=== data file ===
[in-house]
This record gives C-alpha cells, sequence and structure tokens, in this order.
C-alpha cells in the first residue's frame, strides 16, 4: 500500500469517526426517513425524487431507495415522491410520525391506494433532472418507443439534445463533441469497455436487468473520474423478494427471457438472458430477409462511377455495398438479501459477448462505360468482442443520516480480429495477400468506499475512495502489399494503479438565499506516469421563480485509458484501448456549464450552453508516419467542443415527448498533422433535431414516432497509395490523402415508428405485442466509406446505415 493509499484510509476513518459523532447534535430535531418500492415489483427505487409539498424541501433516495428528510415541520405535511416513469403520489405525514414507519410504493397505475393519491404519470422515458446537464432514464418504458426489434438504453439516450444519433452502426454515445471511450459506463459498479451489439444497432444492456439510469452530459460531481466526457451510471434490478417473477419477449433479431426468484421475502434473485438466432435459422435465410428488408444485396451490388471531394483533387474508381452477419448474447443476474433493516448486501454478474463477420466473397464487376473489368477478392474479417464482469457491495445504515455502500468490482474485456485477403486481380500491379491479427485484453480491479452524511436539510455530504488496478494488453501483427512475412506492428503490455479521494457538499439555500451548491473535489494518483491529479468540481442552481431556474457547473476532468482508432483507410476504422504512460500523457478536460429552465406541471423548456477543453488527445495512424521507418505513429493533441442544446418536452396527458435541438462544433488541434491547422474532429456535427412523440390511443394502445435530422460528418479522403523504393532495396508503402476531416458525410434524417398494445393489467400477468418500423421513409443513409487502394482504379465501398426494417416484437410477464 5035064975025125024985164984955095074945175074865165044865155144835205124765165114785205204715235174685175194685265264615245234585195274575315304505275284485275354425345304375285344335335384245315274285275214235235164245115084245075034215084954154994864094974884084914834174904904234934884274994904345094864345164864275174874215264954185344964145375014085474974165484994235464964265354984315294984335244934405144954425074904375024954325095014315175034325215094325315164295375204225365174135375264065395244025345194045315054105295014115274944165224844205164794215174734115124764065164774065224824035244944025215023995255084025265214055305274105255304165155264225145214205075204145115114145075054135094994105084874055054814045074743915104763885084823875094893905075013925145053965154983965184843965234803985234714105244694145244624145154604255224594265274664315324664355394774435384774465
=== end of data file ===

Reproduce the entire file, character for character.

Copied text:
[in-house]
This record gives C-alpha cells, sequence and structure tokens, in this order.
C-alpha cells in the first residue's frame, strides 16, 4: 500500500469517526426517513425524487431507495415522491410520525391506494433532472418507443439534445463533441469497455436487468473520474423478494427471457438472458430477409462511377455495398438479501459477448462505360468482442443520516480480429495477400468506499475512495502489399494503479438565499506516469421563480485509458484501448456549464450552453508516419467542443415527448498533422433535431414516432497509395490523402415508428405485442466509406446505415 493509499484510509476513518459523532447534535430535531418500492415489483427505487409539498424541501433516495428528510415541520405535511416513469403520489405525514414507519410504493397505475393519491404519470422515458446537464432514464418504458426489434438504453439516450444519433452502426454515445471511450459506463459498479451489439444497432444492456439510469452530459460531481466526457451510471434490478417473477419477449433479431426468484421475502434473485438466432435459422435465410428488408444485396451490388471531394483533387474508381452477419448474447443476474433493516448486501454478474463477420466473397464487376473489368477478392474479417464482469457491495445504515455502500468490482474485456485477403486481380500491379491479427485484453480491479452524511436539510455530504488496478494488453501483427512475412506492428503490455479521494457538499439555500451548491473535489494518483491529479468540481442552481431556474457547473476532468482508432483507410476504422504512460500523457478536460429552465406541471423548456477543453488527445495512424521507418505513429493533441442544446418536452396527458435541438462544433488541434491547422474532429456535427412523440390511443394502445435530422460528418479522403523504393532495396508503402476531416458525410434524417398494445393489467400477468418500423421513409443513409487502394482504379465501398426494417416484437410477464 5035064975025125024985164984955095074945175074865165044865155144835205124765165114785205204715235174685175194685265264615245234585195274575315304505275284485275354425345304375285344335335384245315274285275214235235164245115084245075034215084954154994864094974884084914834174904904234934884274994904345094864345164864275174874215264954185344964145375014085474974165484994235464964265354984315294984335244934405144954425074904375024954325095014315175034325215094325315164295375204225365174135375264065395244025345194045315054105295014115274944165224844205164794215174734115124764065164774065224824035244944025215023995255084025265214055305274105255304165155264225145214205075204145115114145075054135094994105084874055054814045074743915104763885084823875094893905075013925145053965154983965184843965234803985234714105244694145244624145154604255224594265274664315324664355394774435384774465